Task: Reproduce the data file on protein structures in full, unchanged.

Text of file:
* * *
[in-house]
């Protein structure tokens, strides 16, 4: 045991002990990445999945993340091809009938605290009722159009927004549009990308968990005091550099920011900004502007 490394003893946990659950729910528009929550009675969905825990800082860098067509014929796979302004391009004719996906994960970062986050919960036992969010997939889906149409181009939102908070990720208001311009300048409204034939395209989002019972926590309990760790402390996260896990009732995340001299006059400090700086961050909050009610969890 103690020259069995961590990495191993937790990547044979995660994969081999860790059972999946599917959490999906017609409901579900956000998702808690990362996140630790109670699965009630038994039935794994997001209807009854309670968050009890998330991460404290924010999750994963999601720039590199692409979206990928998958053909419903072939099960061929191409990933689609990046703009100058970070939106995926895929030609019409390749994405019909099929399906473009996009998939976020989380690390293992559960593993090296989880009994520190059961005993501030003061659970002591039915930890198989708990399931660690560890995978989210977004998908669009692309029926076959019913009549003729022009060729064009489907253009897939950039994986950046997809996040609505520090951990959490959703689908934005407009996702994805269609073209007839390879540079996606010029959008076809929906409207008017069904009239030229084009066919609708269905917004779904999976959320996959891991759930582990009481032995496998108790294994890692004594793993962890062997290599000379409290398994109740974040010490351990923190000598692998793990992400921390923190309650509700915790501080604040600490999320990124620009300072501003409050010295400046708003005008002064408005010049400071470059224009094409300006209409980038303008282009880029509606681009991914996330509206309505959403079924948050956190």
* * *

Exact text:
[in-house]
């Protein structure tokens, strides 16, 4: 045991002990990445999945993340091809009938605290009722159009927004549009990308968990005091550099920011900004502007 490394003893946990659950729910528009929550009675969905825990800082860098067509014929796979302004391009004719996906994960970062986050919960036992969010997939889906149409181009939102908070990720208001311009300048409204034939395209989002019972926590309990760790402390996260896990009732995340001299006059400090700086961050909050009610969890 103690020259069995961590990495191993937790990547044979995660994969081999860790059972999946599917959490999906017609409901579900956000998702808690990362996140630790109670699965009630038994039935794994997001209807009854309670968050009890998330991460404290924010999750994963999601720039590199692409979206990928998958053909419903072939099960061929191409990933689609990046703009100058970070939106995926895929030609019409390749994405019909099929399906473009996009998939976020989380690390293992559960593993090296989880009994520190059961005993501030003061659970002591039915930890198989708990399931660690560890995978989210977004998908669009692309029926076959019913009549003729022009060729064009489907253009897939950039994986950046997809996040609505520090951990959490959703689908934005407009996702994805269609073209007839390879540079996606010029959008076809929906409207008017069904009239030229084009066919609708269905917004779904999976959320996959891991759930582990009481032995496998108790294994890692004594793993962890062997290599000379409290398994109740974040010490351990923190000598692998793990992400921390923190309650509700915790501080604040600490999320990124620009300072501003409050010295400046708003005008002064408005010049400071470059224009094409300006209409980038303008282009880029509606681009991914996330509206309505959403079924948050956190």